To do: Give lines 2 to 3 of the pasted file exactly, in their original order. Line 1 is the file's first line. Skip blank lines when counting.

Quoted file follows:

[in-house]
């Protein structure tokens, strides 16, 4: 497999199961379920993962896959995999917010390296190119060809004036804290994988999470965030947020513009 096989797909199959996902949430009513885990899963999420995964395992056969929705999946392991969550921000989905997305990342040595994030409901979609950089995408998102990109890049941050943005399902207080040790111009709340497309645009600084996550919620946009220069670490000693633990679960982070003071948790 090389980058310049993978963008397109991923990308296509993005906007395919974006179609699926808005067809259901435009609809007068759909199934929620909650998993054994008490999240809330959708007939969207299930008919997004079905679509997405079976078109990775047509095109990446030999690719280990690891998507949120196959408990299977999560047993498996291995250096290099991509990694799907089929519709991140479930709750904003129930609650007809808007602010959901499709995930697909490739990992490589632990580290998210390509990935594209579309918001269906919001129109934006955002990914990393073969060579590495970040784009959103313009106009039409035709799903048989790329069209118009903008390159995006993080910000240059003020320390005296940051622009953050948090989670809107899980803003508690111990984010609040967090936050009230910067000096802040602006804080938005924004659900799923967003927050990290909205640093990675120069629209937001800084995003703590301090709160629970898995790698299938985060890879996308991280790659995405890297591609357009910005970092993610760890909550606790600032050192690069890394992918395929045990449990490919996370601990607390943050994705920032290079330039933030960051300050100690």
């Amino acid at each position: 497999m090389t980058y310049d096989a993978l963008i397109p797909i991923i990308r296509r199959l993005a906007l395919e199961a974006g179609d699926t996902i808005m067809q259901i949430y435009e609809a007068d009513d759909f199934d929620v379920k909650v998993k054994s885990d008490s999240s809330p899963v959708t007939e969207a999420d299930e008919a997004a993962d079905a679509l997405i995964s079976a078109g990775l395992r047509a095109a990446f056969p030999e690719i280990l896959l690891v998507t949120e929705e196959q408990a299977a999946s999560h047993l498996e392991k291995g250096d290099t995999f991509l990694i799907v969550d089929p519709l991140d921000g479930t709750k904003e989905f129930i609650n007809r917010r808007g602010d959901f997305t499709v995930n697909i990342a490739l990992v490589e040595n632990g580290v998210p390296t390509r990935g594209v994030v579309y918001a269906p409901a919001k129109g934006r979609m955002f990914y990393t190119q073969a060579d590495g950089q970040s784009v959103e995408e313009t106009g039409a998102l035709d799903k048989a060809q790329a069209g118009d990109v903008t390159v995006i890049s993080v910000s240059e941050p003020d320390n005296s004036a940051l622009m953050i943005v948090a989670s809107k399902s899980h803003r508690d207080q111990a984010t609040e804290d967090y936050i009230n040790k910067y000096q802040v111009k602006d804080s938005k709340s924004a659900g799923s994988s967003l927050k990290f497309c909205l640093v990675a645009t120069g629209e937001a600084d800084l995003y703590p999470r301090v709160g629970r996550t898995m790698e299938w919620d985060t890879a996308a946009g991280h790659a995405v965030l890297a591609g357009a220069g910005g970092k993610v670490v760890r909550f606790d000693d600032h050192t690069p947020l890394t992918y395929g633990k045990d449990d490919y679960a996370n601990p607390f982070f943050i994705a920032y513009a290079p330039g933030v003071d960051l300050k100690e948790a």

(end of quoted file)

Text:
């Protein structure tokens, strides 16, 4: 497999199961379920993962896959995999917010390296190119060809004036804290994988999470965030947020513009 096989797909199959996902949430009513885990899963999420995964395992056969929705999946392991969550921000989905997305990342040595994030409901979609950089995408998102990109890049941050943005399902207080040790111009709340497309645009600084996550919620946009220069670490000693633990679960982070003071948790 090389980058310049993978963008397109991923990308296509993005906007395919974006179609699926808005067809259901435009609809007068759909199934929620909650998993054994008490999240809330959708007939969207299930008919997004079905679509997405079976078109990775047509095109990446030999690719280990690891998507949120196959408990299977999560047993498996291995250096290099991509990694799907089929519709991140479930709750904003129930609650007809808007602010959901499709995930697909490739990992490589632990580290998210390509990935594209579309918001269906919001129109934006955002990914990393073969060579590495970040784009959103313009106009039409035709799903048989790329069209118009903008390159995006993080910000240059003020320390005296940051622009953050948090989670809107899980803003508690111990984010609040967090936050009230910067000096802040602006804080938005924004659900799923967003927050990290909205640093990675120069629209937001800084995003703590301090709160629970898995790698299938985060890879996308991280790659995405890297591609357009910005970092993610760890909550606790600032050192690069890394992918395929045990449990490919996370601990607390943050994705920032290079330039933030960051300050100690």
């Amino acid at each position: 497999m090389t980058y310049d096989a993978l963008i397109p797909i991923i990308r296509r199959l993005a906007l395919e199961a974006g179609d699926t996902i808005m067809q259901i949430y435009e609809a007068d009513d759909f199934d929620v379920k909650v998993k054994s885990d008490s999240s809330p899963v959708t007939e969207a999420d299930e008919a997004a993962d079905a679509l997405i995964s079976a078109g990775l395992r047509a095109a990446f056969p030999e690719i280990l896959l690891v998507t949120e929705e196959q408990a299977a999946s999560h047993l498996e392991k291995g250096d290099t995999f991509l990694i799907v969550d089929p519709l991140d921000g479930t709750k904003e989905f129930i609650n007809r917010r808007g602010d959901f997305t499709v995930n697909i990342a490739l990992v490589e040595n632990g580290v998210p390296t390509r990935g594209v994030v579309y918001a269906p409901a919001k129109g934006r979609m955002f990914y990393t190119q073969a060579d590495g950089q970040s784009v959103e995408e313009t106009g039409a998102l035709d799903k048989a060809q790329a069209g118009d990109v903008t390159v995006i890049s993080v910000s240059e941050p003020d320390n005296s004036a940051l622009m953050i943005v948090a989670s809107k399902s899980h803003r508690d207080q111990a984010t609040e804290d967090y936050i009230n040790k910067y000096q802040v111009k602006d804080s938005k709340s924004a659900g799923s994988s967003l927050k990290f497309c909205l640093v990675a645009t120069g629209e937001a600084d800084l995003y703590p999470r301090v709160g629970r996550t898995m790698e299938w919620d985060t890879a996308a946009g991280h790659a995405v965030l890297a591609g357009a220069g910005g970092k993610v670490v760890r909550f606790d000693d600032h050192t690069p947020l890394t992918y395929g633990k045990d449990d490919y679960a996370n601990p607390f982070f943050i994705a920032y513009a290079p330039g933030v003071d960051l300050k100690e948790a």